I am a South Asian not for Bobby Jindal.
Why is this relevant? Because I am South Asian American in a country where race and politics is an inextricably linked conversation. And of course, race matters. Race discourse can be about a common life experience, a shared narrative of a community’s history, and an opportunity for solidarity.
Enter Bobby Jindal, our conservative, "Pro-Life," Indian American, touted as the GOP’s "rising Republican star." Attention on Jindal’s life and career as a politician peaked in recent days, following his response to Obama’s State of the Union Address. While the speech was criticized for being (simply) a "disaster," others continue to call Jindal the Republican Party’s "great beige hope."
Being "beige" myself, all this attention on Jindal has me thinking – is this guy good for South Asians? Is he good for immigrant women? As the daughter of Indian immigrants I feel for Jindal. I find his badly combed hair endearing. His awkward posturing and southern accent remind me of the struggle we all go through to fit in as an American in communities that can be harsh to people perceived as different (read "strange"). And honestly, it’s nice to see someone who looks like he could be my cousin on the news for reasons unrelated to terrorism.
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What else do we South Asians have in common? Well, when it comes to the story of South Asians in America there is one that prevails for most: young South Asians can’t tell their parents they are dating. Justified by culture, and often religion, "hanging out" with the opposite sex is not something one does, especially not girls. For girls, dating ruins your reputation, your chance for marriage to a decent boy from a decent family, and in turn, an opportunity for a good life. (Good life, of course, is defined by another series of assumptions).
So you can imagine how South Asian parents must feel about sex. And pregnancy (before marriage). And abortion. For the hundreds of South Asian girls I have known througout my life these things are dealt with in private. If sex is talked about its only amongst those other girls that you know won’t judge. Pregnancy tests are taken in public bathroom facilities or friend’s homes. Abortions are done on borrowed money and hidden by an intricate series of lies. South Asian women and girls that are undocumented and don’t have insurance are even worse off – often with no place to turn.
When I think about these often traumatic experiences we South Asian women have, I stop feeling the love for Jindal. Why? Because Bobby Jindal is the man who supported the 2006 "Abortion Pain Bill" requiring physicians to tell women that their fetus will feel pain during an abortion, a medically unresolved claim. For all women, including South Asian women, this is just one more emotionally manipulative obstacle in seeking necessary services. He also voted for a bill that criminalizes transporting a minor across state lines to have an abortion. (Remember that time when you strategized about how you would get an abortion if you needed one – I bet that plan involved someone who could drive).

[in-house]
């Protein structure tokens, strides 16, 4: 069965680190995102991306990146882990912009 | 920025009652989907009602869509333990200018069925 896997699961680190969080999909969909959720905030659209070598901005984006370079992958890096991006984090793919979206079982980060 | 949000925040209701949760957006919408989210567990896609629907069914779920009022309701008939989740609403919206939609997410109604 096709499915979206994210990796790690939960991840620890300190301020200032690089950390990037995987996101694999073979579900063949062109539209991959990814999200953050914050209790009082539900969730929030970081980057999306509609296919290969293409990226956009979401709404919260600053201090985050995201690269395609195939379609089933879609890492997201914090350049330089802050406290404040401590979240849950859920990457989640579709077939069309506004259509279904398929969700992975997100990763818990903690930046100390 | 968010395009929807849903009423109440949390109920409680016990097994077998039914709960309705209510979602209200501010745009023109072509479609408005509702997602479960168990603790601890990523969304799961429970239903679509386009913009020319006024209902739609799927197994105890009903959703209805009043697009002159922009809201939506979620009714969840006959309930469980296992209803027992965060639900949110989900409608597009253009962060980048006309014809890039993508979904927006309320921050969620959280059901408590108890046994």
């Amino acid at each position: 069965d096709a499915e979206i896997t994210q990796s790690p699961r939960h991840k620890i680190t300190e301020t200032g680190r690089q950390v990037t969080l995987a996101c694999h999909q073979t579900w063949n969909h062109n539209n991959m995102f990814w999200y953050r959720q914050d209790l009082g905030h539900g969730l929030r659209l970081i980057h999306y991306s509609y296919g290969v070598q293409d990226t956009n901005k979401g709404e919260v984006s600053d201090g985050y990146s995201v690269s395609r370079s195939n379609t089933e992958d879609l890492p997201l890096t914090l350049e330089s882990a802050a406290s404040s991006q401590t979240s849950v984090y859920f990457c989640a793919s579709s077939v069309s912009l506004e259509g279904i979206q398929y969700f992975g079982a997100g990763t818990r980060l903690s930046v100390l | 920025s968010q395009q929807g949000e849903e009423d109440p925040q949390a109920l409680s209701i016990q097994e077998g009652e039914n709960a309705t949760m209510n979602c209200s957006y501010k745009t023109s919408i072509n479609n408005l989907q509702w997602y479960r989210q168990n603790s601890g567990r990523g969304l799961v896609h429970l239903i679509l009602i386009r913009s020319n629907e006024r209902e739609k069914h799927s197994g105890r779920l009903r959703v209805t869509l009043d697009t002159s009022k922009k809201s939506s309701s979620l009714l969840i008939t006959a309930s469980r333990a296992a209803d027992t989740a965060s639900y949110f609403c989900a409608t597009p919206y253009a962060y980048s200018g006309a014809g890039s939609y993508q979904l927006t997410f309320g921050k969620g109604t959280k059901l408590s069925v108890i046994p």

Jindal voted against immigrants’ rights which also impacts women’s health: he voted to build the border fence between Mexico and the United States, a plan that seems to have no real purpose except to crystallize anti-immigrant hysteria. And he voted for the REAL ID Act pushing undocumented immigrants further underground. When immigrants are pushed underground they are less able to access necessary health care services. Fear of deportation, mistrust of the health care system, cost and shame often mean immigrant women do not access the reproductive health services they need.
For many, including South Asians, what will matter more than Jindal’s retrogressive positions will be his veneer: a well educated young Indian politician whose family achieved the American dream and more. For Republicans, a party with almost no diversity, he will be something different – a "beige" (instead of white) face that still has the long-standing and comforting desire to prevent women from controlling their own bodies and stop immigrants from trying to live a decent and healthy life. Like many who oppose the right of women to choose, Jindal has turned a deaf ear to the known secrets of South Asian women’s lives – the lives of women in his own community.
What does this mean for South Asian women? Well, left up to Jindal, navigating our access to sexual and reproductive health through the morass of laws, culture, religion, tradition, and gender roles will be even harder – and if you are poor or undocumented, potentially impossible.
So all in all, Jindal’s anti-immigrant, anti-woman stance makes me think that beyond our difficult to manage hair, he and I have little shared experience at all. And that perhaps South Asian women should save our support for someone who might have learned some real life lessons in a public bathroom stall.